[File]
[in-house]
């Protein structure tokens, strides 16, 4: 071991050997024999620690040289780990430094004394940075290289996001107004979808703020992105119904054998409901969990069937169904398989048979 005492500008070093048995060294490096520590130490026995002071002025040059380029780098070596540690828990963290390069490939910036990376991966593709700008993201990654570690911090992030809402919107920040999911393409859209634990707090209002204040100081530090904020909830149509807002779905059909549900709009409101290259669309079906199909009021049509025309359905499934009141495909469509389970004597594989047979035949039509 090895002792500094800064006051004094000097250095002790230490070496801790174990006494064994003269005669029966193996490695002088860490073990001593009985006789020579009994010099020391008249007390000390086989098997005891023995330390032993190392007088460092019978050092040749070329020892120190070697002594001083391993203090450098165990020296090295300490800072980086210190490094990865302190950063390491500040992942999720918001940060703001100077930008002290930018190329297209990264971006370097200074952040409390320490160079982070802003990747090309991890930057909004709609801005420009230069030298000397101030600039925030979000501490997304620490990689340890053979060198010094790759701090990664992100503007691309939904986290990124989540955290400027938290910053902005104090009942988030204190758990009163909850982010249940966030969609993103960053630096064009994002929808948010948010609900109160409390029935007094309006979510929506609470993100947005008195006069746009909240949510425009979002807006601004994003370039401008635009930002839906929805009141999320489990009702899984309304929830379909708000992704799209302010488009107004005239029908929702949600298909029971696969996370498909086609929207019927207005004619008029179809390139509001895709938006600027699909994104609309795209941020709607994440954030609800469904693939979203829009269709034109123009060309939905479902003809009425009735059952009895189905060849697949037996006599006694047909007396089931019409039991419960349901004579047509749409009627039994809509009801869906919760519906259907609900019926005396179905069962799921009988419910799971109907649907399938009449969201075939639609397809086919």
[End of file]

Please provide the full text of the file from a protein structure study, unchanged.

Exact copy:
[in-house]
């Protein structure tokens, strides 16, 4: 071991050997024999620690040289780990430094004394940075290289996001107004979808703020992105119904054998409901969990069937169904398989048979 005492500008070093048995060294490096520590130490026995002071002025040059380029780098070596540690828990963290390069490939910036990376991966593709700008993201990654570690911090992030809402919107920040999911393409859209634990707090209002204040100081530090904020909830149509807002779905059909549900709009409101290259669309079906199909009021049509025309359905499934009141495909469509389970004597594989047979035949039509 090895002792500094800064006051004094000097250095002790230490070496801790174990006494064994003269005669029966193996490695002088860490073990001593009985006789020579009994010099020391008249007390000390086989098997005891023995330390032993190392007088460092019978050092040749070329020892120190070697002594001083391993203090450098165990020296090295300490800072980086210190490094990865302190950063390491500040992942999720918001940060703001100077930008002290930018190329297209990264971006370097200074952040409390320490160079982070802003990747090309991890930057909004709609801005420009230069030298000397101030600039925030979000501490997304620490990689340890053979060198010094790759701090990664992100503007691309939904986290990124989540955290400027938290910053902005104090009942988030204190758990009163909850982010249940966030969609993103960053630096064009994002929808948010948010609900109160409390029935007094309006979510929506609470993100947005008195006069746009909240949510425009979002807006601004994003370039401008635009930002839906929805009141999320489990009702899984309304929830379909708000992704799209302010488009107004005239029908929702949600298909029971696969996370498909086609929207019927207005004619008029179809390139509001895709938006600027699909994104609309795209941020709607994440954030609800469904693939979203829009269709034109123009060309939905479902003809009425009735059952009895189905060849697949037996006599006694047909007396089931019409039991419960349901004579047509749409009627039994809509009801869906919760519906259907609900019926005396179905069962799921009988419910799971109907649907399938009449969201075939639609397809086919």